12  Monkeys

Philadelphia Film Society Philadelphia, PA


Sara Cherry, PhD

John W. Eckman Professor of Medical Science, Department of Pathology and Laboratory Medicine, University of Pennsylvania

12 Monkeys— You believe in germs, right?

An in-depth discussion of the various ways viruses can change the shape of civilization.

Philadelphia Film Society Philadelphia, PA

Film Synopsis

In a future world, a convict is sent back in time to gather information about the man-made virus that wiped out most of the human population on the planet.

In a post-apocalyptic future devastated by disease, convicted criminal James Cole (Bruce Willis) is given the chance to erase his record by traveling back to the past to investigate the origins of a virus that wiped out nearly all of the Earth's population decades earlier. But when Cole is mistakenly sent to the wrong year, he is arrested and hospitalized in a mental institution, where he meets a psychiatrist (Madeline Stowe), who is initially convinced he's insane, and a patient (Brad Pitt) with links to a radical group that may have unleashed the deadly virus. Part psychological thriller, part apocalyptic drama, Terry Gilliam's riveting drama combines intricate storytelling, visual ingenuity, and stellar performances.

About the Speaker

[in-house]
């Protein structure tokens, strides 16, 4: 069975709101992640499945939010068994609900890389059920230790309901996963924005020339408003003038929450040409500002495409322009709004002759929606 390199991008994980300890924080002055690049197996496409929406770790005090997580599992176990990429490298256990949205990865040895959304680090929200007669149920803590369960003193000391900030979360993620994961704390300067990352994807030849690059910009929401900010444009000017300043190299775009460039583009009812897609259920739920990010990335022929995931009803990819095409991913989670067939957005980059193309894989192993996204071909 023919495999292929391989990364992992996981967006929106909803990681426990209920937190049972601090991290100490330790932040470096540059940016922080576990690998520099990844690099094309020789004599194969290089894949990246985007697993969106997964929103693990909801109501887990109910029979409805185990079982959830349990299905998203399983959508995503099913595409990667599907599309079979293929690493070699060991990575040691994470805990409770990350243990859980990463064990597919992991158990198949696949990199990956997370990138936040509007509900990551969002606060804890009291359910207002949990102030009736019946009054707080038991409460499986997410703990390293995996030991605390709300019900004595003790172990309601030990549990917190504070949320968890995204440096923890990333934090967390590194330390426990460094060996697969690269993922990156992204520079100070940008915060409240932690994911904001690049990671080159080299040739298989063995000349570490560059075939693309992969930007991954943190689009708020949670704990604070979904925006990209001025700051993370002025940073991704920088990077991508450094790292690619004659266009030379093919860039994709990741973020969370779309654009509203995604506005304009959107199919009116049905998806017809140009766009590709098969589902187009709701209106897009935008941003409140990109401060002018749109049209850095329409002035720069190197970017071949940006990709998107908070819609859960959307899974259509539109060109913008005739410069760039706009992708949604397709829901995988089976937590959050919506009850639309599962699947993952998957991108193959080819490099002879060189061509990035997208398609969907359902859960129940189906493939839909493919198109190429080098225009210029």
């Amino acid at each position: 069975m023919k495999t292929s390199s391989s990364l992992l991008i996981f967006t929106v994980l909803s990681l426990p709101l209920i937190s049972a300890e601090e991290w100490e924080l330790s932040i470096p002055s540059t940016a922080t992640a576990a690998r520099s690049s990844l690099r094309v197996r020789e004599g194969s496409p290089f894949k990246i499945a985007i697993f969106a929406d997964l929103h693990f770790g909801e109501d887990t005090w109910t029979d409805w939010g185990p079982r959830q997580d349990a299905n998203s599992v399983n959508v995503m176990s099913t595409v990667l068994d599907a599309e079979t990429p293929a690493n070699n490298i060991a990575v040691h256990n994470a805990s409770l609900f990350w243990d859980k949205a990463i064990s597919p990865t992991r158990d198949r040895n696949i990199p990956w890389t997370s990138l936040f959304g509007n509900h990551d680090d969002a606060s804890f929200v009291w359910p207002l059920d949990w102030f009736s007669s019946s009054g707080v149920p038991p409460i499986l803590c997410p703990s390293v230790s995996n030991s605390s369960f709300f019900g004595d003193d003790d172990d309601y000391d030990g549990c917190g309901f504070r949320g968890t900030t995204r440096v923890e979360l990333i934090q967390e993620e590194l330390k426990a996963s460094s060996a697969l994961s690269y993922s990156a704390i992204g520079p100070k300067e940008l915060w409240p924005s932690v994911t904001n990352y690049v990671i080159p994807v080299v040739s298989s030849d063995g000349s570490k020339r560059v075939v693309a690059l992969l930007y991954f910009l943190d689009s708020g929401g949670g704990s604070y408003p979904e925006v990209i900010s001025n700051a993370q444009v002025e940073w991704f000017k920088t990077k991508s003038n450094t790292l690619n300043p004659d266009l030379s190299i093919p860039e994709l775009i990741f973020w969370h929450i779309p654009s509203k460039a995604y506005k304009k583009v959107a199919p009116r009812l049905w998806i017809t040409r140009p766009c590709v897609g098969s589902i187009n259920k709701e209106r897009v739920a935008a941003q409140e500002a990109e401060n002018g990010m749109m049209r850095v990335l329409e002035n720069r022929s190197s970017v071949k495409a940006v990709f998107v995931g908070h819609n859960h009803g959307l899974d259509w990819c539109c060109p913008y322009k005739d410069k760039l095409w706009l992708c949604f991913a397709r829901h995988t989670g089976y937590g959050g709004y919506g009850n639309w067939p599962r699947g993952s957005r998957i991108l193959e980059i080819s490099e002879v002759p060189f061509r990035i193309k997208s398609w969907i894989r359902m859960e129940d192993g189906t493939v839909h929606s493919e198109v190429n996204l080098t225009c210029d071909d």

Dr. Sara Cherry received her undergraduate degree in Chemistry from UC Berkeley working with Dr. Peter Schultz, and her PhD in Biology from MIT under the guidance of Dr. David Baltimore. She was a postdoctoral fellow in the laboratory of Dr. Norbert Perrimon at Harvard Medical School, Genetics. She was then recruited to the University of Pennsylvania and has since established the High-Throughput Screening Core, became the Director of the Program for Chemogenomic Discovery, and is leading the RNA Therapeutics Group at the Institute for RNA Innovation. Sara’s research focuses on the interface between viruses and hosts. She has pioneered the use of high-throughput cell-based screening to study viral infections focusing on emerging RNA viruses. This includes arthropod borne viruses such as dengue and west nile virus, and more recently respiratory viruses such as SARS-CoV-2 and influenza. Her lab has discovered host proteins that promote infection and innate immune mechanisms by which cells sense and respond to infection. In addition to identifying cellular factors involved in infection, her lab is using high-throughput screening to identify antivirals active against these diverse RNA viruses. Recently, the Cherry lab has extended their studies to precision medicine and oncology and has developed a pipeline to test patient tumor cells for sensitivities to chemotherapeutics in an effort to personalize treatments.